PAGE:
Kim Jong-Un Too Busy Executing Uncle's Relatives to Meet with Dennis Rodman
Dennis Rodman understands that Kim Jong-Un cannot meet with him every time he goes to North Korea. After all, Rodman told the AP, "he has another greater job to do for his country." What Rodman doesn't say—and tacitly endorses—is that Kim's current "job" has been executing and arresting hundreds of his family members.
Rodman flew out of North Korea Monday after a brief trip to train the glorious North Korean basketball forces for an upcoming exhibition game to celebrate the birth of history's greatest leader, the noble and strong Kim Jong-Un. At least, this is how we must imagine the official state news release to read, because Rodman did not even merit a mention in the Korean Central News Agency's briefings, when just last February Rodman's "excitement that his impressive Pyongyang visit is quite satisfactory" merited an extensive report detailing his interactions with "the dear respected Marshal." Such a lack of news adds insult to injury when coupled with Rodman's inability to even meet with Kim Jong-Un, though Rodman has been forgiving in interviews.
"No, I'm not worried about it. I'll see him again," Rodman said Monday during a transfer in Beijing out of the country, calling the basketball players he is training "awesome" and noting that he will be back in North Korea very soon. He said earlier this week that his "job" as basketball ambassador to arguably the world's most oppressive regime is to get Americans to "say nice things" about DPRK.
His other job, of course, is to make money. His trips are sponsored by Paddy Power, an online betting corporation that allows Rodman to experience the luxury Pyongyang reserves only for its most powerful. It keeps Rodman in the headlines, lets him travel to exotic lands, and makes him fodder for silly advertisements. It's a good gig, if you can get it.
Rodman often obscures this financial and media angle to his trips by saying something to the effect that he thinks his "basketball diplomacy" can open cultures and unite people. He has ignored calls to speak out against North Korean oppression, even from those personally oppressed by the regime. What goes the most obscured by Rodman's antics, however, is the business Kim Jong-Un conducts while he is there. While the international media has been dazzled by the bizarre friendship between the basketball player and the tyrant, the latter has been flooding his labor camps and firing squad walls with his own family.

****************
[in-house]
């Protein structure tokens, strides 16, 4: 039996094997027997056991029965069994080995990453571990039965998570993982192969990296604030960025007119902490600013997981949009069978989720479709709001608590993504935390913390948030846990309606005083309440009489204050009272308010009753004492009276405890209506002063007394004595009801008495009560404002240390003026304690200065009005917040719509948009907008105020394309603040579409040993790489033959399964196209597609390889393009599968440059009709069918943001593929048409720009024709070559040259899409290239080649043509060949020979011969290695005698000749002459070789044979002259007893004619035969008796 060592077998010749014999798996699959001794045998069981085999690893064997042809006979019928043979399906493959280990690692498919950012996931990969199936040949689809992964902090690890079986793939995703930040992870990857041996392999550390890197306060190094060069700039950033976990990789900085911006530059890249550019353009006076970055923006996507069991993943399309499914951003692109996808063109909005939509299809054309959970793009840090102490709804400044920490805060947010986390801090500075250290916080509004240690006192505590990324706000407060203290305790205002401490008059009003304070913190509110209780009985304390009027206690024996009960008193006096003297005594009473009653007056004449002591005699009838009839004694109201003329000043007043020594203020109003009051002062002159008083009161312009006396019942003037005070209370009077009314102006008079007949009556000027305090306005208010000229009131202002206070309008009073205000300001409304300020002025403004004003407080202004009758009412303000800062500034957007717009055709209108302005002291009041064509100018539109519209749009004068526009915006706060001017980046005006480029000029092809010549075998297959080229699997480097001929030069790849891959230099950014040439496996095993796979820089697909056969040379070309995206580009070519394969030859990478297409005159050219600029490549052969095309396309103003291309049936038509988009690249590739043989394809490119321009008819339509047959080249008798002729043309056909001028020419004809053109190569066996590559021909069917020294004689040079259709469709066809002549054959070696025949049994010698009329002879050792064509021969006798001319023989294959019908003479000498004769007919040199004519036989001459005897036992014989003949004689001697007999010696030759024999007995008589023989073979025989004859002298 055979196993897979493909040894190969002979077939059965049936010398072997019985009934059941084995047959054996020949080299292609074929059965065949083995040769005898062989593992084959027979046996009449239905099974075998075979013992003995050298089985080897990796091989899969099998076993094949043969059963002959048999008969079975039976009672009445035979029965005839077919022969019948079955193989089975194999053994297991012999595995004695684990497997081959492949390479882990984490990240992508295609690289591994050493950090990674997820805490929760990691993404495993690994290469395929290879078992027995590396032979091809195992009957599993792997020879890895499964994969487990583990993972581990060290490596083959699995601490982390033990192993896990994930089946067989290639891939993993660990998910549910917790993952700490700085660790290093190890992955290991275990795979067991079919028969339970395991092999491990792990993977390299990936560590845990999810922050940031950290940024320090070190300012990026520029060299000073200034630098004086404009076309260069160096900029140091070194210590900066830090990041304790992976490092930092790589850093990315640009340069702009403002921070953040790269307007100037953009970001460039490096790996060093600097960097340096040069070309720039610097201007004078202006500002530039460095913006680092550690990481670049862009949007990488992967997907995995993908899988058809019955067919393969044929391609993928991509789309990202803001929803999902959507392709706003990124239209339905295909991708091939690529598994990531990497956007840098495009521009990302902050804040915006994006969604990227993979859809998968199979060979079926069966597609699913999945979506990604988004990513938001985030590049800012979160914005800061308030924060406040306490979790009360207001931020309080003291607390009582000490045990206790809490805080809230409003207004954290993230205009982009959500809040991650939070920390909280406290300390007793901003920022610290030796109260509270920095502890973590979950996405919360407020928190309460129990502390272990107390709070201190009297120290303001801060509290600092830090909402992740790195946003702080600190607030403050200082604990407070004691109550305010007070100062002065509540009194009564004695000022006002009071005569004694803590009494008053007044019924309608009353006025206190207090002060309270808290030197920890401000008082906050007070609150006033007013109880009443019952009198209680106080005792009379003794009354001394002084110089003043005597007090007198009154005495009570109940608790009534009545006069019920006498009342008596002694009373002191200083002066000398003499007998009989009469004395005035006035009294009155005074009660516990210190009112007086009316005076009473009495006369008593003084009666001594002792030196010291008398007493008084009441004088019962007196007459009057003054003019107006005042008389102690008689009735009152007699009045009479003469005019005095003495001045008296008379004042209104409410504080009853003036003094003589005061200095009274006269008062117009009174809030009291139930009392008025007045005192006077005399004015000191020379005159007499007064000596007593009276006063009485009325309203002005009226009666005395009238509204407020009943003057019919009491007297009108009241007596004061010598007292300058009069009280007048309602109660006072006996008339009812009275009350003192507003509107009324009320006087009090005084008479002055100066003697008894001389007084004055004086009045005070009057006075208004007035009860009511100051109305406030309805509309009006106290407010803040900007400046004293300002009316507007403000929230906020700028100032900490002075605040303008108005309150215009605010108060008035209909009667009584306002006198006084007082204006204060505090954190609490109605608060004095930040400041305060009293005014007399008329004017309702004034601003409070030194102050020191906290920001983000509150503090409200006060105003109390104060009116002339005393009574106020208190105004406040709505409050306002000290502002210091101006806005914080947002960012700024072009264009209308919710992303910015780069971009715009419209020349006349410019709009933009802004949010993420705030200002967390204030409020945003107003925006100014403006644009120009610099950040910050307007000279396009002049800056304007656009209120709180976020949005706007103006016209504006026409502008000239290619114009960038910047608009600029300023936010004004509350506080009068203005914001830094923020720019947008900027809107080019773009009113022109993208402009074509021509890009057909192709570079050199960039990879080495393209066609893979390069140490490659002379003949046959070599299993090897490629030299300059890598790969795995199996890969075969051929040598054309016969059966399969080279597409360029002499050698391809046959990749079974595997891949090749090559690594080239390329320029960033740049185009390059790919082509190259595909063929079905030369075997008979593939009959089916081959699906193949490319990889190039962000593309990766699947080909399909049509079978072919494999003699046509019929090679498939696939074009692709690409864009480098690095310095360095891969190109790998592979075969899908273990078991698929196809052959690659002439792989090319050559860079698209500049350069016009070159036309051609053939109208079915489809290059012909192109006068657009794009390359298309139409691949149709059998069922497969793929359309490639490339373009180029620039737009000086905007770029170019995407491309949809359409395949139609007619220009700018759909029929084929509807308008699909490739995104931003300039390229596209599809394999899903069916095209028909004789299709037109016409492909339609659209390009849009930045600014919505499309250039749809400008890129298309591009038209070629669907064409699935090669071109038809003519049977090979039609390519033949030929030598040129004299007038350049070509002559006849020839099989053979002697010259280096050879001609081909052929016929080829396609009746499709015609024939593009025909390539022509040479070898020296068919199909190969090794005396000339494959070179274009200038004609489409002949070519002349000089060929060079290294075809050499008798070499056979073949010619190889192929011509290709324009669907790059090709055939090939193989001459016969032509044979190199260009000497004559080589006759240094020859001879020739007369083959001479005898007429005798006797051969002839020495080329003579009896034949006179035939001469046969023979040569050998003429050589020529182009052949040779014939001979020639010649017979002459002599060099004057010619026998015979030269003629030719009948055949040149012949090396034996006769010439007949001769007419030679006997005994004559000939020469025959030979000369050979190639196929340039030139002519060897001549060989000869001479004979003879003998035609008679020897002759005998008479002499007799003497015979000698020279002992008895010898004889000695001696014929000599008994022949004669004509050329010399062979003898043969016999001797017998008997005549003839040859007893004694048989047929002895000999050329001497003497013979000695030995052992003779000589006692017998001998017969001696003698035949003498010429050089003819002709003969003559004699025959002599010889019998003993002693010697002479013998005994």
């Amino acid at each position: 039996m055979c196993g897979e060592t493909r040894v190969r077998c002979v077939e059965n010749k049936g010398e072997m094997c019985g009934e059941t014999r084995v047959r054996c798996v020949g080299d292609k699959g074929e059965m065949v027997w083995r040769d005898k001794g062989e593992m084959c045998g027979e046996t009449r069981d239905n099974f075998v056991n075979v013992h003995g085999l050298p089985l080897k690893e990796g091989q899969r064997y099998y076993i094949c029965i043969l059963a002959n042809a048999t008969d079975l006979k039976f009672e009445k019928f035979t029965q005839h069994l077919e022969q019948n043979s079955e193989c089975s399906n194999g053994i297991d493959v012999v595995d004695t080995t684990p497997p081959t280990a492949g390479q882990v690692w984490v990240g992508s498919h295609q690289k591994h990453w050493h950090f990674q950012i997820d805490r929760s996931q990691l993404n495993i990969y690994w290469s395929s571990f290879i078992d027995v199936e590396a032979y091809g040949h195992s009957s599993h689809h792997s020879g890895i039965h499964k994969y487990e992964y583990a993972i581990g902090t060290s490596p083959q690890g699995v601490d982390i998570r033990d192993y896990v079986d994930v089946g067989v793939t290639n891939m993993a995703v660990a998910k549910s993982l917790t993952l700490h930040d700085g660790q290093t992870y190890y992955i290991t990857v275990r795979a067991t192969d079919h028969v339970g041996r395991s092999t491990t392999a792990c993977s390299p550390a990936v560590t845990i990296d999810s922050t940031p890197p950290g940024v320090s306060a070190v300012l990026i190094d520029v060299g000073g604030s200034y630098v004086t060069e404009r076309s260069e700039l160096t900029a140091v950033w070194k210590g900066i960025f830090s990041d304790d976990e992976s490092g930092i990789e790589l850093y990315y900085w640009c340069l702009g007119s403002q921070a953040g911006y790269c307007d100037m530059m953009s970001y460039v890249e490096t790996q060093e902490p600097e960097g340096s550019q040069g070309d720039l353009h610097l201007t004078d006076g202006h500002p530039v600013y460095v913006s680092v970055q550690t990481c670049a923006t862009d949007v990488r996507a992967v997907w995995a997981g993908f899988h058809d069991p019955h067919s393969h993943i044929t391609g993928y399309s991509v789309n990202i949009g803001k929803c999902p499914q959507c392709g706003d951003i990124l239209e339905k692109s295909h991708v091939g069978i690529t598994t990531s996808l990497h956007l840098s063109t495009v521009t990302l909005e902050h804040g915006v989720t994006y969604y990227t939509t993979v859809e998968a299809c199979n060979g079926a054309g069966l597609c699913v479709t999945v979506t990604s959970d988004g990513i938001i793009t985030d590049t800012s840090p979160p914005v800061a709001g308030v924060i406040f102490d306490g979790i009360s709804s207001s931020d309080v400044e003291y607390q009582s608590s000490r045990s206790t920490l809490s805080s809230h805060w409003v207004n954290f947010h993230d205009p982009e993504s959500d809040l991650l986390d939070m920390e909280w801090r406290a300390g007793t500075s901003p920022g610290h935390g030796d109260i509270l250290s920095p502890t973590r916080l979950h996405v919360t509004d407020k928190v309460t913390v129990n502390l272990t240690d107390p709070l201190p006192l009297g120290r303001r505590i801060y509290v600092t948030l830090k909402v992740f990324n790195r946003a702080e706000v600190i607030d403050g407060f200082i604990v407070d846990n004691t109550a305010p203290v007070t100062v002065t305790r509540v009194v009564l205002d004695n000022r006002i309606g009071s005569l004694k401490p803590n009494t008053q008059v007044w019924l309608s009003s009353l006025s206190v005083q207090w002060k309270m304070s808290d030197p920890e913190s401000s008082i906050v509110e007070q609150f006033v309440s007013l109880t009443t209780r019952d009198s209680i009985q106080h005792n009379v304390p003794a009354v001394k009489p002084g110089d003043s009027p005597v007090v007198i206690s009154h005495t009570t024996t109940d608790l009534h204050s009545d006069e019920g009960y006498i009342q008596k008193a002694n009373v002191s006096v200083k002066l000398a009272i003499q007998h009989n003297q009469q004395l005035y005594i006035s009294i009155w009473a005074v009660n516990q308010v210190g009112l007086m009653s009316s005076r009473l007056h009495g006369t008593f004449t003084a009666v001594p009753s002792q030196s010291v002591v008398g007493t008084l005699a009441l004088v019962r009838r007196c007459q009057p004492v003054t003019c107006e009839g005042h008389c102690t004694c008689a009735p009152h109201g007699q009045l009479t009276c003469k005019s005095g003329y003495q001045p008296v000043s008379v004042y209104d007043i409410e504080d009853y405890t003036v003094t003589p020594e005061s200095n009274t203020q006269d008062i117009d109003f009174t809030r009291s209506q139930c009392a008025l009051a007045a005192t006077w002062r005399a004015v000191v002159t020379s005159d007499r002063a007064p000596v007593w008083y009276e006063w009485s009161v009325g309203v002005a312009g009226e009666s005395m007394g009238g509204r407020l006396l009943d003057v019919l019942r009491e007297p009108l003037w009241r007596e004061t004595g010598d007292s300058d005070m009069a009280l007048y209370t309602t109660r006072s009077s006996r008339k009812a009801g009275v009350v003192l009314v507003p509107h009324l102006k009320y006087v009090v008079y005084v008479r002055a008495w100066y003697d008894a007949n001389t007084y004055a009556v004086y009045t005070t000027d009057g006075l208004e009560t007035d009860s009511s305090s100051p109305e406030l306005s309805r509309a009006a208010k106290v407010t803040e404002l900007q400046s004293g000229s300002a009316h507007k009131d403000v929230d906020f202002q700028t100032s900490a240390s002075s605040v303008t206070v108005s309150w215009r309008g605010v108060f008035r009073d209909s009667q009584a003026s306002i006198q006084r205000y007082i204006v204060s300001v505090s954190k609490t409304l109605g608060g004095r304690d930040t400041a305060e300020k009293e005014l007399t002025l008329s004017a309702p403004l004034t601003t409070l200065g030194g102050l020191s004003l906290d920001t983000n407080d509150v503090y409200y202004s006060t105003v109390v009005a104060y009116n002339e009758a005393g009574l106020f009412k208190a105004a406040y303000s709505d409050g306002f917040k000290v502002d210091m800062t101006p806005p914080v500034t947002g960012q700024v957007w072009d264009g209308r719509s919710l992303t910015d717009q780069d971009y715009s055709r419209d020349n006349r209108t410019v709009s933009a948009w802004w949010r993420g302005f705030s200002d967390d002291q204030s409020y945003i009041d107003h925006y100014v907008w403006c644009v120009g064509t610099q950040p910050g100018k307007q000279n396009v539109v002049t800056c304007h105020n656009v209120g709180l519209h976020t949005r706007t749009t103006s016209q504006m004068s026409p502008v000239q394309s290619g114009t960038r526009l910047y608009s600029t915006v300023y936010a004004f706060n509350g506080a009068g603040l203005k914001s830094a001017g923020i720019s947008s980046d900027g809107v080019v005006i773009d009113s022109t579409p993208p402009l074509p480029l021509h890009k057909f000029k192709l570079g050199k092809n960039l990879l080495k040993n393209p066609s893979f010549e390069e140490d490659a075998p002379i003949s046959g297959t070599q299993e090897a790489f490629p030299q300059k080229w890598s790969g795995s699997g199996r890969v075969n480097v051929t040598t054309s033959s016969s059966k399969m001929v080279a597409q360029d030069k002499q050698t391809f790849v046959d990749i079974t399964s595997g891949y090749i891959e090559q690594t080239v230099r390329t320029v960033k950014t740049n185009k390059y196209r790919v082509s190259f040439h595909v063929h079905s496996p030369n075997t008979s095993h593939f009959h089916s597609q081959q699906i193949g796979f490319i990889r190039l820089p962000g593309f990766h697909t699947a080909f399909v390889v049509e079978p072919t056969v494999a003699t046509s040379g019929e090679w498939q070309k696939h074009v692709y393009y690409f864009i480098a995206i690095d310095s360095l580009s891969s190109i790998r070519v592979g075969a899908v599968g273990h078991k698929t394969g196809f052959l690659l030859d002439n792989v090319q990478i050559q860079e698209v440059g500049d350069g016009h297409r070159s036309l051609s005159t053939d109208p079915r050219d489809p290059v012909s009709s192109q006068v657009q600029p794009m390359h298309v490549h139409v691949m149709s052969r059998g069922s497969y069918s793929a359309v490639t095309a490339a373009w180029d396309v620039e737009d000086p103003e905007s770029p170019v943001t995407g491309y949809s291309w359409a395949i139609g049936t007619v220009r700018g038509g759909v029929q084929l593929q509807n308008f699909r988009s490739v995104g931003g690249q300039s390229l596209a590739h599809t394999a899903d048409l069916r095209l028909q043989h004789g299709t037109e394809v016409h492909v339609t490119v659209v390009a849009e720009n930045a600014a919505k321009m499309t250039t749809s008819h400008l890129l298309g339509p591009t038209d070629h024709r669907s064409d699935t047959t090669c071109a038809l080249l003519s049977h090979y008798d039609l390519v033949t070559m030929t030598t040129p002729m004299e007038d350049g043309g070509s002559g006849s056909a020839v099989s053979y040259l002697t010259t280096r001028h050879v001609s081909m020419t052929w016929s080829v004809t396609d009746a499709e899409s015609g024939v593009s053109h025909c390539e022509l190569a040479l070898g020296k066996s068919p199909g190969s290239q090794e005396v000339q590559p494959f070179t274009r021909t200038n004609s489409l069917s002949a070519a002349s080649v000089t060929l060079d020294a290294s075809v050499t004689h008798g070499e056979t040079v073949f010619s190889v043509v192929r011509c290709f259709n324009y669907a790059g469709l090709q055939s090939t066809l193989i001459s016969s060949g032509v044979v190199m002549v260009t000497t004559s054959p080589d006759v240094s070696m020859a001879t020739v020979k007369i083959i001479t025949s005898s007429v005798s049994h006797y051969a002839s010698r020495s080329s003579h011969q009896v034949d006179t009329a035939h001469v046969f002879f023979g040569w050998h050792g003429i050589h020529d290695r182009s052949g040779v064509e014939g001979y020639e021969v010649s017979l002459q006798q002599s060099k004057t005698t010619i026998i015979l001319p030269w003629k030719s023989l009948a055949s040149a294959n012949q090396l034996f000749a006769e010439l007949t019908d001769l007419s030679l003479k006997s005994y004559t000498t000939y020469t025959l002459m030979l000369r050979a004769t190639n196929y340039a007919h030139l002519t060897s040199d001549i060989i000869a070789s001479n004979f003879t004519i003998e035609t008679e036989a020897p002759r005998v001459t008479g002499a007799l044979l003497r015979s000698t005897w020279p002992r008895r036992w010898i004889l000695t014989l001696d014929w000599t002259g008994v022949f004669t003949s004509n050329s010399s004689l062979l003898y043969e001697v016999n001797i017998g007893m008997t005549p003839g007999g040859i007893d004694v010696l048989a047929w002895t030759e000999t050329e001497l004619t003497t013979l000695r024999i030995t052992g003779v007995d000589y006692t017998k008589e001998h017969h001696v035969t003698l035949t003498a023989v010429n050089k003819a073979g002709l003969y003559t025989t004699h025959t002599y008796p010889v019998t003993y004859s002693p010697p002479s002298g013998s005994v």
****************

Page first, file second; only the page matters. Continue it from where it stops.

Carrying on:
After executing his uncle and #2 in command of the nation, Jang Song-Thaek, for "treason" and various infractions that made him, according to the no-longer-existent press release, "worse than a dog," Kim appears to be finishing the job by targeting Jang's family. According to a media outlet run by North Korean defectors, state security agents arrived in the neighborhood of Pyongyang inhabited by much of the Jang family the day after Jang Song-Thaek was executed and shipped hundreds away. It is still unclear how many are being sent to the country's notorious labor camps and how many will simply be killed.
Not that Kim has stopped at simply terrorizing his political family (Jang was married to Kim's aunt, who some speculate orchestrated the purge). Kim has also spent some time sending faxes to his neighbors to the south, threatening "merciless retaliation without warning" because some people in South Korea staged an anti-North Korean protest. South Korea responded in kind, promising "resolute punishment."
The news that would have been exclusively taking headlines regarding North Korea were it not for Dennis Rodman shows that yes, Rodman is correct that Kim appears to be working hard at whatever he thinks his job is in Pyongyang. Rodman's understanding that Kim was too busy with national security affairs to see him legitimizes this behavior and treats Kim's rule as a type of state leadership that the world should accept. Granted, Rodman can only endorse North Korea to the extent that an endorsement from Dennis Rodman legitimizes anything, but it raises alarming questions about his character and the power the media gives him through their coverage that someone can appear so morally bankrupt standing next to Kim Jong-Un.